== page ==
Tilapias (family Cichlidae) are natives of Africa. They have been introduced into a large number of tropical and sub-tropical countries around the world since the 1960s, either accidentally or deliberately. Aquaculturally this group of species has had a rather chequered history. Tropical aquaculturists who experienced considerable problems in controlled spawning of fishes were initially excited by the availability of a species that could breed in almost any type of water body. Being herbivorous or omnivorous, it was comparatively easy to feed the species of this group. They were found to be hardy and could be reared in fresh, brackish and even sea water. Even though the darkish coloration of the fish was not very attractive to some, large fish were well relished when presented under different names such as ‘lake fish’ or ‘bream’.
Because of these favourable characteristics, tilapias were considered ideal species for rural fish farming. In early efforts to develop fish culture at a subsistence level in Africa, oriented to improving the nutrition of rural populations, tilapias were the natural choice, especially in the Belgian Congo (now Zaire). But some of the perceived advantages proved to be real constraints to profitable fish farming, particularly the prolific breeding, which resulted in overpopulation of small stagnant ponds. Ex-perience in Asia in the early days of tilapia farming, after the accidental introduction of Tilapia mossambica in Indonesia, createdopposing reactions in countries of that region. While governments of some countries such as Thailand gave active support to stocking everywater body with this species, others, like India, tried to restrict its culture to prevent possible escape of the species into the major river systems.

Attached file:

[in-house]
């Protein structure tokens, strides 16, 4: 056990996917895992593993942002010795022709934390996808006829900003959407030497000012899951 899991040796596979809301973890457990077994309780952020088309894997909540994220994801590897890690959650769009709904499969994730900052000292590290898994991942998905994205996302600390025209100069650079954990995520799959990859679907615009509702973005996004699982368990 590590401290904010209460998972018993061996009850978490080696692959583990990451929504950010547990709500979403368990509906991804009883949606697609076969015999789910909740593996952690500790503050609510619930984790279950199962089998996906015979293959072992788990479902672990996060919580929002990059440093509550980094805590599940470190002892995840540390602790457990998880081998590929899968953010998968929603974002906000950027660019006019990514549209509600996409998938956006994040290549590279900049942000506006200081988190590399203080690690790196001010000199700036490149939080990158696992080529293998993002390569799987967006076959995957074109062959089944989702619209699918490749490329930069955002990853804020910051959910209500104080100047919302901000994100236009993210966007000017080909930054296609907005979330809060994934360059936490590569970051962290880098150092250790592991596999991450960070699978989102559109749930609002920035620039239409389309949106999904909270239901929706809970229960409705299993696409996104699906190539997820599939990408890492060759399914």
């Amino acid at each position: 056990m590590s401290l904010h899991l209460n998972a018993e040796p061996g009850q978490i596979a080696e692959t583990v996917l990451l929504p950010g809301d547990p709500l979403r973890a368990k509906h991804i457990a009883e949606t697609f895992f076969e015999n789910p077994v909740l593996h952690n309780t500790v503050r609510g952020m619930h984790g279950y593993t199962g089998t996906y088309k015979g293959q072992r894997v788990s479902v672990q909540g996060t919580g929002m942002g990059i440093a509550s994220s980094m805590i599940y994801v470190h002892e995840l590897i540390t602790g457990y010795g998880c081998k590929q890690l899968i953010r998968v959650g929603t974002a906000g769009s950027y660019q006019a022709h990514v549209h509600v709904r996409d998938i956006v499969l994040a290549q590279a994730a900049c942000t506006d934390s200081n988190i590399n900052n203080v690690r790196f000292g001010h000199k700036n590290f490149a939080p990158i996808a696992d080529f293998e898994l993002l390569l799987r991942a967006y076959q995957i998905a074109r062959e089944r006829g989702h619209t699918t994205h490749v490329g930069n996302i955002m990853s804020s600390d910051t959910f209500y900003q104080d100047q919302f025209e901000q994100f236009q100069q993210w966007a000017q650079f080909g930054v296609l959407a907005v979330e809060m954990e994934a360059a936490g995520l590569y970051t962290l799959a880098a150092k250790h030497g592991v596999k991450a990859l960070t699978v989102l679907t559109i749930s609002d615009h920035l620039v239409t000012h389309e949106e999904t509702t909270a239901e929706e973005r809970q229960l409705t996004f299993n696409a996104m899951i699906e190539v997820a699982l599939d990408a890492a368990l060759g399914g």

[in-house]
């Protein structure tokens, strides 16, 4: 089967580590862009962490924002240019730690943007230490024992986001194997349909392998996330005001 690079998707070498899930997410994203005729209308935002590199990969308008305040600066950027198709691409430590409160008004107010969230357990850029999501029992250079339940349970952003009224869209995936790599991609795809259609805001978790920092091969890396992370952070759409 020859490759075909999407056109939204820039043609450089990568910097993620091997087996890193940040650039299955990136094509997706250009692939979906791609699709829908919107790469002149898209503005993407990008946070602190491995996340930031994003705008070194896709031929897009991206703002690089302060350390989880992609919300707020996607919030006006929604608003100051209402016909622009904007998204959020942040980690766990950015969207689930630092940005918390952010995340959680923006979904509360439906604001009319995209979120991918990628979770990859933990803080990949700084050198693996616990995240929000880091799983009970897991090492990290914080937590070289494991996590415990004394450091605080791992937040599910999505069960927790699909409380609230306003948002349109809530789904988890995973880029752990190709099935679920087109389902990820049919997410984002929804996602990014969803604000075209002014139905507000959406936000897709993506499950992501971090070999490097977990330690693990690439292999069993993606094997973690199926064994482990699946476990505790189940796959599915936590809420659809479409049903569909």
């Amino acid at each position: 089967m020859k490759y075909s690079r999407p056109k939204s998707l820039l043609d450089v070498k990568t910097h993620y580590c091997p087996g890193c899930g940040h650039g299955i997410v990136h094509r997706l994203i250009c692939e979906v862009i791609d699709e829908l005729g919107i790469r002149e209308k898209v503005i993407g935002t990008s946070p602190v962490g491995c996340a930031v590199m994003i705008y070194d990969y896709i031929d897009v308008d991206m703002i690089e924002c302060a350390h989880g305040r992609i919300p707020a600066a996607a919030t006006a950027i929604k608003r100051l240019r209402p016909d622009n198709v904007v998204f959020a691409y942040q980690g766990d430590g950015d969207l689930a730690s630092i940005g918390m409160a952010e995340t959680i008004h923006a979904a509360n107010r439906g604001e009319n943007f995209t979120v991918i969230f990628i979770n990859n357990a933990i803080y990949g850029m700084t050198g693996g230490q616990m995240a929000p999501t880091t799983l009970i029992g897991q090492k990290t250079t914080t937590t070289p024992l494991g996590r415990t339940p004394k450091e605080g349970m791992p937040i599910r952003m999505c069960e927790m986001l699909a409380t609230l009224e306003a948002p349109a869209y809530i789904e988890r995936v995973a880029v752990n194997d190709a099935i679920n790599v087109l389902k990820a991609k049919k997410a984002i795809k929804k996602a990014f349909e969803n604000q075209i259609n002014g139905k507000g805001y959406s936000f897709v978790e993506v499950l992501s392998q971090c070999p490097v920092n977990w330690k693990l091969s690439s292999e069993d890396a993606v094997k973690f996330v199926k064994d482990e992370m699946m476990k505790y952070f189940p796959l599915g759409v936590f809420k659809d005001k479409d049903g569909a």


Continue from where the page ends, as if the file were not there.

Despite some of the advantages of tilapia as candidate species for small- or large-scale culture, it was soon realized that the culture technique for producing marketable fish was not as easy as originally believed. Their early maturation and frequent breeding, especially in tropical climates, affected growth rates to such an extent that special measures of stock management and feeding were found necessary to produce fish suitable for human consumption. Even in areas where small fish were acceptable as table fish, stunted tilapia could be used only as livestock feed.There were very few profitable tilapia farms at that time, and naturally interest in tilapia culture dwindled for some time.
In recent years, the status of tilapia as a culture species has risen again, as a result of efforts by enterprising farmers and aquaculture technicians. Acceptability of tilapias as high-quality fish is spreading. The Nile tilapia (T.nilotica) is grown to a large size (680 g), thenstarved for three days in clean water, filleted and individually quick-frozen to produce a quality product (Avault Jr., 1996). Enthusiasm for the species has become so high that some have begun to describe tilapia as the future ‘aquatic chicken’. Irrespective of whether this is an exaggeration or not, it is clear that workable technologies are now available for raising some of the species or hybrids of tilapia on a profitable basis, even though many problems still remain to be solved (Guerrero, 1994).